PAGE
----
While the final mention of Elijah in the Hebrew Bible is in the Book of Chronicles, the Christian Bible’s reversal of the ordering of the books of the Hebrew Bible in order to place the Book of Malachi, which prophesies a messiah, immediately before the Christian Gospels, means that Elijah’s final “Old Testament” appearance is in the Book of Malachi, where it is written,
“Behold, I will send you Elijah the prophet before the coming of the great and terrible day of the Lord.” That day is described as the burning of a great furnace, “… so that it will leave them neither root nor branch.” (Malachi 3:19) Traditionally, in Judaism, this is taken to mean the return of Elijah will precede the Messiah.

This man was an Old Testament prophet who returned in the latter days to confer the keys of the sealing power on Joseph Smith and Oliver Cowdery. In his day, Elijah ministered in the Northern Kingdom of Israel (1 Kgs. 17–22; 2 Kgs. 1–2). He had great faith in the Lord and is noted for many miracles. He prevented rain for three-and-a-half years. He raised a boy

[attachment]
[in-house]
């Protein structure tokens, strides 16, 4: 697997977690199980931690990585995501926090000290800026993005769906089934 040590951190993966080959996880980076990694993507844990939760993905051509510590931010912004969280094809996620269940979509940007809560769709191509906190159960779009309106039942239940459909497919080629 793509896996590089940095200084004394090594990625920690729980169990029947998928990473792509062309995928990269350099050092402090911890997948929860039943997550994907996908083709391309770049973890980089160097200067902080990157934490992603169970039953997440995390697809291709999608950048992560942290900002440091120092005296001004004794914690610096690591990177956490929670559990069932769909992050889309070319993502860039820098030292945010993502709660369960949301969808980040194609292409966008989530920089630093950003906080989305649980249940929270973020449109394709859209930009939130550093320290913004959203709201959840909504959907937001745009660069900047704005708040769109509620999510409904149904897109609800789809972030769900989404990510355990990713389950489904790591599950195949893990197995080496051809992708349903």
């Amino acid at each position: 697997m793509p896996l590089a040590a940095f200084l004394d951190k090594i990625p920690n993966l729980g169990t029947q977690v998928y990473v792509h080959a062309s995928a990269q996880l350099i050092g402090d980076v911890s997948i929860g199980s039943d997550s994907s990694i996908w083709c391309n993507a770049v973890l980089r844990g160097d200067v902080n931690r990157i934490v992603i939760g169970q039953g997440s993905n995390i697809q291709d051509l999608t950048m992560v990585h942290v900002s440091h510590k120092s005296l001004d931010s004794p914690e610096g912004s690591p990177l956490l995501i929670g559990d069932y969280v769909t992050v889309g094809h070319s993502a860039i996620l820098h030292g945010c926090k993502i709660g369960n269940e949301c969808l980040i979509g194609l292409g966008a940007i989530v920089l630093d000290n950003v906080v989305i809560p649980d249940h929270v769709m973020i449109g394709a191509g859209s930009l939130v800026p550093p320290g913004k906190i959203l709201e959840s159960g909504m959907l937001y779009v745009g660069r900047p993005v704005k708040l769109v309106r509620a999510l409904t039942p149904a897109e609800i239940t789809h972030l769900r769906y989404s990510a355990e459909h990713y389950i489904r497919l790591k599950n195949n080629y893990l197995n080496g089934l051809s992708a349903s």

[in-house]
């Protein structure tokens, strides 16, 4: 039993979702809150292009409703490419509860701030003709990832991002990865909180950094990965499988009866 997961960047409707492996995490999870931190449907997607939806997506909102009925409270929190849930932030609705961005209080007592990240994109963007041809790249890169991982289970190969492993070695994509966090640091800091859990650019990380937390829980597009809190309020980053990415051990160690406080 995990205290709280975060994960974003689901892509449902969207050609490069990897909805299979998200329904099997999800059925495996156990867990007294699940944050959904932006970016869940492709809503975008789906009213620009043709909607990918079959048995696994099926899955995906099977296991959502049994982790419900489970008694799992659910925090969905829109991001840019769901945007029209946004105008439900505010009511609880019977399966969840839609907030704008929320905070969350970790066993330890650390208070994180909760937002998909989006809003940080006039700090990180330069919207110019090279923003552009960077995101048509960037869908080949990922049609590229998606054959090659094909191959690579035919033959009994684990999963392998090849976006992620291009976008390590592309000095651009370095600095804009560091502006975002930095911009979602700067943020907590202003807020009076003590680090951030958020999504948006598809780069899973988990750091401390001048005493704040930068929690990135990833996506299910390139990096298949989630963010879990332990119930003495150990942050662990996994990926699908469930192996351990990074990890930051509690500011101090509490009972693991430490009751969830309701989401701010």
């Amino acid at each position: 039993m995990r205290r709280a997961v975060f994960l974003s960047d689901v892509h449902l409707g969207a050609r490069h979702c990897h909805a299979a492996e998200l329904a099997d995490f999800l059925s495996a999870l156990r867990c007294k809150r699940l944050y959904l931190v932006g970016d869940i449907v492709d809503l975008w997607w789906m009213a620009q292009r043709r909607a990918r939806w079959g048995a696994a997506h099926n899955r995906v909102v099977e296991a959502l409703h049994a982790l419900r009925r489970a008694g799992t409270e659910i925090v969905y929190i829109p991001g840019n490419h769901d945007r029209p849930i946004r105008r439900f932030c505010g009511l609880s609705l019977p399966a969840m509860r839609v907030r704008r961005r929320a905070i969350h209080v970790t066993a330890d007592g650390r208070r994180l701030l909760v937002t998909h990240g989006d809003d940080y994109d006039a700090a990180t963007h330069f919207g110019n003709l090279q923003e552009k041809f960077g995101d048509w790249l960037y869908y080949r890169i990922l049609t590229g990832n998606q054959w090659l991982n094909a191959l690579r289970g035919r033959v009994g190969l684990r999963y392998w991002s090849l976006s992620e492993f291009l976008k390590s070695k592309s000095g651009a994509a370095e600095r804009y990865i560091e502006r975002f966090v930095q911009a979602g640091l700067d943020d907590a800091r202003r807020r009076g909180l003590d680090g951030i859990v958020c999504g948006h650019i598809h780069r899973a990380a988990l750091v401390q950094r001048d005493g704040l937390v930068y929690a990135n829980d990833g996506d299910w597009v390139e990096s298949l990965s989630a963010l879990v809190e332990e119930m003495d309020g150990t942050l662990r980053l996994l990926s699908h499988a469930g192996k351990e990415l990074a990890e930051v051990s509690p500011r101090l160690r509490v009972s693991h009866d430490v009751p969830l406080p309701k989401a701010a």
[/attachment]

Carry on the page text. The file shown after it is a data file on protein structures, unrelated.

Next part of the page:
from the dead and called down fire from heaven (1 Kgs. 17–18). The Jewish people still wait for Elijah to return, as Malachi prophesied he would (Mal. 4:5). He remains an invited guest at Jewish Passover feasts, where an open door and a vacant seat always await him.

The Prophet Joseph Smith said that Elijah held the sealing power of the Melchizedek Priesthood and was the last prophet to do so before the time of Jesus Christ. He appeared on the Mount of Transfiguration with Moses and conferred the keys of the priesthood on Peter, James, and John (Matt. 17:3). He appeared again, with Moses and others, on 3 April 1836, in the Kirtland Ohio Temple and conferred the same keys upon Joseph Smith and Oliver Cowdery (D&C 110:13–16). All of this was in preparation for the second coming of the Lord, as spoken of in Malachi 4:5–6.